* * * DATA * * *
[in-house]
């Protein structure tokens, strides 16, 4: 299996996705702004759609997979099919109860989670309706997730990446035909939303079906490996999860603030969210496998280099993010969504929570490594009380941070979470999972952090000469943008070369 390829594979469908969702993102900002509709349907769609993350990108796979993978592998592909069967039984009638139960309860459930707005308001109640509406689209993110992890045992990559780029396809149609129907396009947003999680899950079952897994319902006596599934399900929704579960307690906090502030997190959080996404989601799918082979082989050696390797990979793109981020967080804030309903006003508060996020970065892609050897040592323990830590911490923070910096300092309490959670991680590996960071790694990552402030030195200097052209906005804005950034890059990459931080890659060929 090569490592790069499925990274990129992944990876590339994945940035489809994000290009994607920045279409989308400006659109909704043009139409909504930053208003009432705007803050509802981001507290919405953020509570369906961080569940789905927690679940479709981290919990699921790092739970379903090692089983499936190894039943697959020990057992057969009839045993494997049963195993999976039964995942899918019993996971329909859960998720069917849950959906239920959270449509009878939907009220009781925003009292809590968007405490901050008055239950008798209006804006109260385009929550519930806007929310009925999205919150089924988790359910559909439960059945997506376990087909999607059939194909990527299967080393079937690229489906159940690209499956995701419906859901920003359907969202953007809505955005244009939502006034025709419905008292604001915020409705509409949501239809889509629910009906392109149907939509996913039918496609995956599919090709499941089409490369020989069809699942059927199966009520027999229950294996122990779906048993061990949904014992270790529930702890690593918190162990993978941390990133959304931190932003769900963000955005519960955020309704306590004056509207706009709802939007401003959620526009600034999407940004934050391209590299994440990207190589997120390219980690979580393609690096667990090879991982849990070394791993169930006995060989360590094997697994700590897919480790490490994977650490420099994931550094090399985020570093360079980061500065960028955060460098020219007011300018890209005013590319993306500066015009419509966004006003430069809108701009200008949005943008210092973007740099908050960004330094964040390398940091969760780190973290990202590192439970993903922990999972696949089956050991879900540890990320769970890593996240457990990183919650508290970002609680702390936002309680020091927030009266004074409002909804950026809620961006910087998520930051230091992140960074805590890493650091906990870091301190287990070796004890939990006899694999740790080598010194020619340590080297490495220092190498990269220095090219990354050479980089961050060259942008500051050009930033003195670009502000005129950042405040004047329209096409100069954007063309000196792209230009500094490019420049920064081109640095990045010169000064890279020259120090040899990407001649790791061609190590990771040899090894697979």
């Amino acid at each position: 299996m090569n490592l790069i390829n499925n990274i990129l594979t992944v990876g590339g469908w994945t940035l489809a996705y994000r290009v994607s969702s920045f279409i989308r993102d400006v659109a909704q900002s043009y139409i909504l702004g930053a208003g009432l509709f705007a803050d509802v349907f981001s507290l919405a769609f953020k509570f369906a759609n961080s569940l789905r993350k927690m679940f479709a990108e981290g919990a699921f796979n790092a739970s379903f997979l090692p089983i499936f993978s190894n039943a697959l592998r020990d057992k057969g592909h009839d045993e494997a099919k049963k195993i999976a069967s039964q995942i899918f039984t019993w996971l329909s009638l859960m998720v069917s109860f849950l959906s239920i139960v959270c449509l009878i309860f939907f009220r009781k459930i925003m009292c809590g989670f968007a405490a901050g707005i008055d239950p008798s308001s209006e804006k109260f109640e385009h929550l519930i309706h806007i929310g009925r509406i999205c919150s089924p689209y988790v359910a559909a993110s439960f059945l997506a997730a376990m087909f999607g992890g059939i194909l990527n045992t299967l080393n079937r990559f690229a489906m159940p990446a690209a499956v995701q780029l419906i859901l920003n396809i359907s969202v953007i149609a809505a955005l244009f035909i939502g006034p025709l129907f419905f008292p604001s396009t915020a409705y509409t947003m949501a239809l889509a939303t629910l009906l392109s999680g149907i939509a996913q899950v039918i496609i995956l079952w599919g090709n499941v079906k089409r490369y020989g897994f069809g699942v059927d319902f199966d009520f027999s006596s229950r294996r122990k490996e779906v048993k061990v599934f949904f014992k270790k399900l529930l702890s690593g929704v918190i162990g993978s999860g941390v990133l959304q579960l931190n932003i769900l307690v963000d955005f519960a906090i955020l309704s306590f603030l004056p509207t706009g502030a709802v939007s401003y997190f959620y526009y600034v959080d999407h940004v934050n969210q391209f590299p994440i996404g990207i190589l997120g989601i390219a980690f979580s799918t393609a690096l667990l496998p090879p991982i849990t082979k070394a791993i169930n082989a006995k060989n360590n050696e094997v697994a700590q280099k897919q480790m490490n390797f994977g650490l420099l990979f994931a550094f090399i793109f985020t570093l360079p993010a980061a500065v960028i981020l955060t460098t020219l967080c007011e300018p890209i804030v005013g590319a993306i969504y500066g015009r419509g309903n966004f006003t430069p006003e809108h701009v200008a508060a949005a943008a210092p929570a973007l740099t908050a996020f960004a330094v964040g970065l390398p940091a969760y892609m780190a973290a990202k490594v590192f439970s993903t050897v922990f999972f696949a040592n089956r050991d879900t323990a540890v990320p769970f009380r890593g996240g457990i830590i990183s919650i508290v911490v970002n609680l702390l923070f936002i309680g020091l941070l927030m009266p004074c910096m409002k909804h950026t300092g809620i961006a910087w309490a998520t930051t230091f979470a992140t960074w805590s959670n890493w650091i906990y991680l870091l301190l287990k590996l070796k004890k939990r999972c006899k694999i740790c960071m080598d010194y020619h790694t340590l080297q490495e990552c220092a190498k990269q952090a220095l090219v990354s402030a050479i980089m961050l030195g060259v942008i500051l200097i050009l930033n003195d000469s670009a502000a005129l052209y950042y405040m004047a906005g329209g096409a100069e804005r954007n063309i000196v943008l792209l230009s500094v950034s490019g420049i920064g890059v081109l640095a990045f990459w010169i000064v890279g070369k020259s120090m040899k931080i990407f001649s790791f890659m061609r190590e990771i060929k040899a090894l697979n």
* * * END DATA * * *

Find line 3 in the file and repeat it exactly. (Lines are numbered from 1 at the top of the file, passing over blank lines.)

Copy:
């Amino acid at each position: 299996m090569n490592l790069i390829n499925n990274i990129l594979t992944v990876g590339g469908w994945t940035l489809a996705y994000r290009v994607s969702s920045f279409i989308r993102d400006v659109a909704q900002s043009y139409i909504l702004g930053a208003g009432l509709f705007a803050d509802v349907f981001s507290l919405a769609f953020k509570f369906a759609n961080s569940l789905r993350k927690m679940f479709a990108e981290g919990a699921f796979n790092a739970s379903f997979l090692p089983i499936f993978s190894n039943a697959l592998r020990d057992k057969g592909h009839d045993e494997a099919k049963k195993i999976a069967s039964q995942i899918f039984t019993w996971l329909s009638l859960m998720v069917s109860f849950l959906s239920i139960v959270c449509l009878i309860f939907f009220r009781k459930i925003m009292c809590g989670f968007a405490a901050g707005i008055d239950p008798s308001s209006e804006k109260f109640e385009h929550l519930i309706h806007i929310g009925r509406i999205c919150s089924p689209y988790v359910a559909a993110s439960f059945l997506a997730a376990m087909f999607g992890g059939i194909l990527n045992t299967l080393n079937r990559f690229a489906m159940p990446a690209a499956v995701q780029l419906i859901l920003n396809i359907s969202v953007i149609a809505a955005l244009f035909i939502g006034p025709l129907f419905f008292p604001s396009t915020a409705y509409t947003m949501a239809l889509a939303t629910l009906l392109s999680g149907i939509a996913q899950v039918i496609i995956l079952w599919g090709n499941v079906k089409r490369y020989g897994f069809g699942v059927d319902f199966d009520f027999s006596s229950r294996r122990k490996e779906v048993k061990v599934f949904f014992k270790k399900l529930l702890s690593g929704v918190i162990g993978s999860g941390v990133l959304q579960l931190n932003i769900l307690v963000d955005f519960a906090i955020l309704s306590f603030l004056p509207t706009g502030a709802v939007s401003y997190f959620y526009y600034v959080d999407h940004v934050n969210q391209f590299p994440i996404g990207i190589l997120g989601i390219a980690f979580s799918t393609a690096l667990l496998p090879p991982i849990t082979k070394a791993i169930n082989a006995k060989n360590n050696e094997v697994a700590q280099k897919q480790m490490n390797f994977g650490l420099l990979f994931a550094f090399i793109f985020t570093l360079p993010a980061a500065v960028i981020l955060t460098t020219l967080c007011e300018p890209i804030v005013g590319a993306i969504y500066g015009r419509g309903n966004f006003t430069p006003e809108h701009v200008a508060a949005a943008a210092p929570a973007l740099t908050a996020f960004a330094v964040g970065l390398p940091a969760y892609m780190a973290a990202k490594v590192f439970s993903t050897v922990f999972f696949a040592n089956r050991d879900t323990a540890v990320p769970f009380r890593g996240g457990i830590i990183s919650i508290v911490v970002n609680l702390l923070f936002i309680g020091l941070l927030m009266p004074c910096m409002k909804h950026t300092g809620i961006a910087w309490a998520t930051t230091f979470a992140t960074w805590s959670n890493w650091i906990y991680l870091l301190l287990k590996l070796k004890k939990r999972c006899k694999i740790c960071m080598d010194y020619h790694t340590l080297q490495e990552c220092a190498k990269q952090a220095l090219v990354s402030a050479i980089m961050l030195g060259v942008i500051l200097i050009l930033n003195d000469s670009a502000a005129l052209y950042y405040m004047a906005g329209g096409a100069e804005r954007n063309i000196v943008l792209l230009s500094v950034s490019g420049i920064g890059v081109l640095a990045f990459w010169i000064v890279g070369k020259s120090m040899k931080i990407f001649s790791f890659m061609r190590e990771i060929k040899a090894l697979n």